with Chris Speed (clarinet, tenor sax), Cuong Vu (trumpet), Skuli Sverrisson (bass), and Jim Black (drums, melodica)
Chris Speed's third release for Songlines with his band Yeah No (following Yeah No, 1997, and Deviantics, 1999), features sweet/astringent offbeat grooves and evocative soundscapes from one of New York's most finely attuned working units. On Emit, the density and harmonic complexity of the improvising contrasts with the simplicity of the compositional material. Black's drumming, hopping from power beats to arachnid antics, combined with Skuli's elegantly harsh landscapes and sinuous sub-lows, energize Speed and Vu's bold and enthusiastic explorations. The quest for beautiful dissonance (think Bulgarian Women's Choir) inspired 'Tralala,' with Black filling in abrasive harmonies on melodica. 'Kompa' explores the merge of Balkan folk dance, Haitian groove and jazz improvisation. 'Beranche,' a nod to Julius Hemphill's wild blues-based grooves, descends into a grungy-dirge jam in alternating 7/8 and 5/8. (A berançe is an eastern European dance that can take various metric forms.) 'Tangents' is car crash of cut and paste jazz phrases, improvised ambient bass and swinging drums. Emit merges hyper beats, eclectic dance forms, impassioned solos, wacky grooves, and lyrical melodies, each song retaining its own sonic uniqueness. It was developed on tour March 2000, and then recorded live to two-track (24 bits) by Jim Anderson at Avatar, NYC.
Born in Seattle in 1967, Chris Speed was raised on classical music, playing piano from age five, and adding clarinet at eleven. In high school he switched his focus to the tenor sax and jazz, continuing his studies at the New England Conservatory. In Boston he co-formed the band Human Feel; they recorded four CDs, the last being Speak to It (Songlines 1514, 1996). There he also discovered the Rom (gypsy) music of eastern Europe, and this eventually led to the creation of Pachora, a Balkan/near-eastern influenced band featuring Black, Sverrisson and Brad Shepik, with three records on Knitting Factory. In New York since 1992, he has played in bands led by the cream of 'downtown' improvisers including Tim Berne, Myra Melford, Mark Dresser, and Steven Bernstein. Besides his new trio Iffy (KFR) with Jamie Saft and Ben Perowsky, year 2000 marks his work on the debut recordings of Jim Black, Alas No Axis (Winter & Winter) and Jamie Saft, Sovlanut (Tzadik); on the new Dave Douglas sextet Soul on Soul (RCA); Susie Ibarra, Flower after Flower (Tzadik); the Satoko Fujii Orchestra, Double Take (East Works); Matt Moran's Slavic Soul Party; and Pachora's third record Ast. He can also be heard on Songlines with Jerry Granelli & Badlands (Enter, a Dragon and Crowd Theory).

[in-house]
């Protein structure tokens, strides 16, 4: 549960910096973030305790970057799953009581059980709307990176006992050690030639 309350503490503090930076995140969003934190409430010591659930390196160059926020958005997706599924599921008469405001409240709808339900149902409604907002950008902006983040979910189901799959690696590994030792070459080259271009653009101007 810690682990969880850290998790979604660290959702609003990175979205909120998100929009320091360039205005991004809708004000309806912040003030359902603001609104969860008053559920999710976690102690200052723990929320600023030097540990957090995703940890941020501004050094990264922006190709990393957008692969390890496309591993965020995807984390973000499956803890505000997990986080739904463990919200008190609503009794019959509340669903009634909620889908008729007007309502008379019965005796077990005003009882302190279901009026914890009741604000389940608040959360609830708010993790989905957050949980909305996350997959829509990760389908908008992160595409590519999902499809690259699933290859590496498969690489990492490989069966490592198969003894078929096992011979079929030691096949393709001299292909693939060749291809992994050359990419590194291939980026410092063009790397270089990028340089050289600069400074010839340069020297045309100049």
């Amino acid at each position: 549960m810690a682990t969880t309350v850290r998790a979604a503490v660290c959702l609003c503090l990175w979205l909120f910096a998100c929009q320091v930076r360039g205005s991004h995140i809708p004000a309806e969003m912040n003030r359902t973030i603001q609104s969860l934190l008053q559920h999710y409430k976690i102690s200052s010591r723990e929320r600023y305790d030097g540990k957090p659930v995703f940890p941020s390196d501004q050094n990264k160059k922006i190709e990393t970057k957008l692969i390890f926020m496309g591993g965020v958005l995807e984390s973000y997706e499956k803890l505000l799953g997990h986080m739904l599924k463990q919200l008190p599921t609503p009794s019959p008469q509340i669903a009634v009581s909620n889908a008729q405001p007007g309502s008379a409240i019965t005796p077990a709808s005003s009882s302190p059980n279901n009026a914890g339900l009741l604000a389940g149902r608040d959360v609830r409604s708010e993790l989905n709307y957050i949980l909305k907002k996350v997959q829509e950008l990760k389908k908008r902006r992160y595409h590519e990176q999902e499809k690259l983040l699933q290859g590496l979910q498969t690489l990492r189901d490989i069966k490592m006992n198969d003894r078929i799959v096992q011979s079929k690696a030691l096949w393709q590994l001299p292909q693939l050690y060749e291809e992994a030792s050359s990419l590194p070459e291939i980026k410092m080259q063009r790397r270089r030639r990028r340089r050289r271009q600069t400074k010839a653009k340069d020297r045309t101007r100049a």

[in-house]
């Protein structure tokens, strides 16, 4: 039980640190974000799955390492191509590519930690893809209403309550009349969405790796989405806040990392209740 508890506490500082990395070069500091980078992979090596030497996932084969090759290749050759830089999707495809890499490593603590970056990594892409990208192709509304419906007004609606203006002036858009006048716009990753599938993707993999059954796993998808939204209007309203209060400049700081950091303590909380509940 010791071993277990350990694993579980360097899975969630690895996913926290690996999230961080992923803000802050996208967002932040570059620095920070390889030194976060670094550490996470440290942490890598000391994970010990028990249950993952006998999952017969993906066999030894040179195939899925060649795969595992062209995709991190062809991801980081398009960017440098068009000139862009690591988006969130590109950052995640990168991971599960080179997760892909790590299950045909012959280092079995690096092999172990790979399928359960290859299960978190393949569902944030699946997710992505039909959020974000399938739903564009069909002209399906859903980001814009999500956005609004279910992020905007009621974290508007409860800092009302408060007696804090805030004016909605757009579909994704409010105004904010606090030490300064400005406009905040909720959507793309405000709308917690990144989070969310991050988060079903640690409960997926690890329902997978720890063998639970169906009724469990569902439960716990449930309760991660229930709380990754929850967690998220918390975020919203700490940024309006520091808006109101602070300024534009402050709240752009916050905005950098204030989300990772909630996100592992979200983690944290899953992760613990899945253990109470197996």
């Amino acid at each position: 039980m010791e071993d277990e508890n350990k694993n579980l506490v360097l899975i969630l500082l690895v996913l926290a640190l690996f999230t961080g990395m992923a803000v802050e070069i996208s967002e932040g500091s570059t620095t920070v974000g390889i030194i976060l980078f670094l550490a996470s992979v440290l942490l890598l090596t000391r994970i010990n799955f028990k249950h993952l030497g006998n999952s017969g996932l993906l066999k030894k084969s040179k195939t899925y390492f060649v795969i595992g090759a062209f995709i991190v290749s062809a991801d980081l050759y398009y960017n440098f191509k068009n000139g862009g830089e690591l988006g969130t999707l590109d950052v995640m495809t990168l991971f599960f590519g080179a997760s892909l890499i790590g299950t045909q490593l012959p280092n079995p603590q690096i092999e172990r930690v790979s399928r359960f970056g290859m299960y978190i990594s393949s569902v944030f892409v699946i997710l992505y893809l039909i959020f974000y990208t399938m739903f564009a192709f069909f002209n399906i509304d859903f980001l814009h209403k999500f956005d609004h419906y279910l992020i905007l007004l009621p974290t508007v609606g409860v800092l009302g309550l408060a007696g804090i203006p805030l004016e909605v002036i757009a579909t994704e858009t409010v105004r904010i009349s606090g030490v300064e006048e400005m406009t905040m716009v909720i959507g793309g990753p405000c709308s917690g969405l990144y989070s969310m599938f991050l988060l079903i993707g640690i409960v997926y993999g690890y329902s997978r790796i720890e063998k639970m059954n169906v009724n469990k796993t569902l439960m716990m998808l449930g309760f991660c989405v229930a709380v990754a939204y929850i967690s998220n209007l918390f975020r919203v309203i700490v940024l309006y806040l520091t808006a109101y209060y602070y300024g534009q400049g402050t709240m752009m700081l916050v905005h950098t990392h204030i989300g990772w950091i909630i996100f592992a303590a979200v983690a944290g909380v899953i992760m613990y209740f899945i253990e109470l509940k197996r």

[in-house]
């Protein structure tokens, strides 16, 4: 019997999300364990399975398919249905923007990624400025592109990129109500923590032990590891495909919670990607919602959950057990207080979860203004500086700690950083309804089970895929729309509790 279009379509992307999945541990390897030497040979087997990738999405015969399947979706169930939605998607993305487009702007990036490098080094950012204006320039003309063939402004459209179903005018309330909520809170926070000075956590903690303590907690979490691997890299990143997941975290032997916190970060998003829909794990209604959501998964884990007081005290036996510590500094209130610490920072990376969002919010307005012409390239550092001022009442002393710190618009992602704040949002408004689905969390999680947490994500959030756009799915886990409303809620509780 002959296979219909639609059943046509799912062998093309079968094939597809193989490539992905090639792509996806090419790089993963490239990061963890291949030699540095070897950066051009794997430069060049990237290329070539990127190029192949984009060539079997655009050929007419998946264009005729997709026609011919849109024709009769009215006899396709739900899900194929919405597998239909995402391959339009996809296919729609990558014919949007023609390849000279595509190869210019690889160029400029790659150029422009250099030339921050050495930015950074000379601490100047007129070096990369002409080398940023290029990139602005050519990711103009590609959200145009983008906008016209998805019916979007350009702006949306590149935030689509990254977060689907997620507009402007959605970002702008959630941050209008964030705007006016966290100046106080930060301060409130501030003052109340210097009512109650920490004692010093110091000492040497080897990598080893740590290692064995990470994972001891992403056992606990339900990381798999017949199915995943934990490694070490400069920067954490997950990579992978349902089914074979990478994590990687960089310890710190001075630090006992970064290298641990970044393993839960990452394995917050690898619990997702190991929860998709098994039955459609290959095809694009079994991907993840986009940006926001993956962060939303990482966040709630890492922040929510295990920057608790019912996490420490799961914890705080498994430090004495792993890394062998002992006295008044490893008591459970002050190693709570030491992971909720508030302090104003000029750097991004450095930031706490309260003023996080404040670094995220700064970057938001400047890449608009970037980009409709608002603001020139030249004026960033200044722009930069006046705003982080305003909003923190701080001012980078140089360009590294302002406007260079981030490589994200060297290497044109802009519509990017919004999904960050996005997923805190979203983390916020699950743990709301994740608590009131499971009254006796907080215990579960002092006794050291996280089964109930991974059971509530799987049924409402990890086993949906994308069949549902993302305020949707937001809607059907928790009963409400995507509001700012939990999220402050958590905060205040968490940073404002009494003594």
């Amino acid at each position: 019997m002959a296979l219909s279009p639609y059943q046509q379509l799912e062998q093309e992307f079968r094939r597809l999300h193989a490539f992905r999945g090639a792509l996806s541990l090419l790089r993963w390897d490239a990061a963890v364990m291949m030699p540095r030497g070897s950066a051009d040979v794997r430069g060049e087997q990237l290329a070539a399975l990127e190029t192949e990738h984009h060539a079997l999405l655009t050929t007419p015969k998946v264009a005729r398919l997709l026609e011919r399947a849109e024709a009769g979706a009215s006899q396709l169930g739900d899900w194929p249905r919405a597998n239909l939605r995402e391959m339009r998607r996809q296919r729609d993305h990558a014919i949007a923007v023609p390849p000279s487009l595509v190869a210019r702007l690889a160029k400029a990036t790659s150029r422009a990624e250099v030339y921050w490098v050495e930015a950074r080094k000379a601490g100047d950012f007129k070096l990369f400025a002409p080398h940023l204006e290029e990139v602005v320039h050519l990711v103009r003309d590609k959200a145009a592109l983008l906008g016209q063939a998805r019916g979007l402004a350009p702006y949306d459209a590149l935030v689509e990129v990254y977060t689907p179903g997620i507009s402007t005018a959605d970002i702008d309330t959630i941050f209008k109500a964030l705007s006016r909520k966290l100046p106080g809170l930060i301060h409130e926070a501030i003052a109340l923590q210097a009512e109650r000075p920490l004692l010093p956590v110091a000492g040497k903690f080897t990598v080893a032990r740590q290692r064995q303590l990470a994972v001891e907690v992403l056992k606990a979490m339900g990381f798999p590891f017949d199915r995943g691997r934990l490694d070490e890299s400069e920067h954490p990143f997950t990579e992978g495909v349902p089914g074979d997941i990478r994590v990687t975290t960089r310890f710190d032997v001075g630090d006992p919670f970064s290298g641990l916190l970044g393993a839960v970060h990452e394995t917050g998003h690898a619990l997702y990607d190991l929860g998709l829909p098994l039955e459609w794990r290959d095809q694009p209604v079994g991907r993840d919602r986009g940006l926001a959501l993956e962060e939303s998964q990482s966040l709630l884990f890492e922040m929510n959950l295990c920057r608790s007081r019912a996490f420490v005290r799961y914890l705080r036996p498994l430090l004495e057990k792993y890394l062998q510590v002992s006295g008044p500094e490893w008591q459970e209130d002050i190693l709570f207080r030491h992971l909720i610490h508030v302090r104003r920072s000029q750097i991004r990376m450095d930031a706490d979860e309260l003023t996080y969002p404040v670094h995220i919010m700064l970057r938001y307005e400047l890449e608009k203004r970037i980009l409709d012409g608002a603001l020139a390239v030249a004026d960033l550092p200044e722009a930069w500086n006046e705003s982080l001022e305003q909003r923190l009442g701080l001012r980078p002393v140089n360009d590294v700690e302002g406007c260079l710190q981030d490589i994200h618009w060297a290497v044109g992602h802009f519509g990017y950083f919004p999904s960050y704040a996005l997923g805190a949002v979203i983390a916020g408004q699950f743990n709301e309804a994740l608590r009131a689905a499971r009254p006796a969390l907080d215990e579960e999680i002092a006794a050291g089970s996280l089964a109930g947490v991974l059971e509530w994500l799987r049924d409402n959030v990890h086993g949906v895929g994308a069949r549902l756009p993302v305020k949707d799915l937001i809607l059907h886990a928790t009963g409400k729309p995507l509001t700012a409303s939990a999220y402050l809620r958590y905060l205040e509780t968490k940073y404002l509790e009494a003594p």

Cuong Vu was born in Vietnam to musical parents and emigrated to Seattle at age six. He is a graduate of the New England Conservatory where he studied with Joe Maneri. He co-led Saft/Vu (Ragged Jack, Avant), and leads the VU-TET, JACKhouse, and Scratcher (featuring Holly Palmer). His new record Bound (Omnitone) features Black, Saft and Stomu Takeishi. Born in Reykjavik,
Skuli Sverrisson graduated from Berklee College and has appeared on over 30 records with Icelandic artists, including his group Pax Vobis, and Mo Boma. Recently he has been collaborating and touring with Laurie Anderson in her mixed media piece Moby Dick and is the musical director for her new record. His solo record Sermonie (Extreme), features tape compositions "taking audio snapshots of the interior architecture of sound," joining electronics and extended techniques for the electric bass.
Jim Black grew up in Seattle, moved to Boston in 1985 to attend Berklee, and has lived in Brooklyn since 1991. He has been touring/recording with Pachora, Bloodcount, Dave Douglas's Tiny Bell Trio, Ellery Eskelin, and Uri Caine's Mahler and Bach Projects, and has a new record, Alas No Axis (Winter & Winter).
ReviewsSpeed's music is one of the freshest and most attractive newer strains in jazz. ” LA Weekly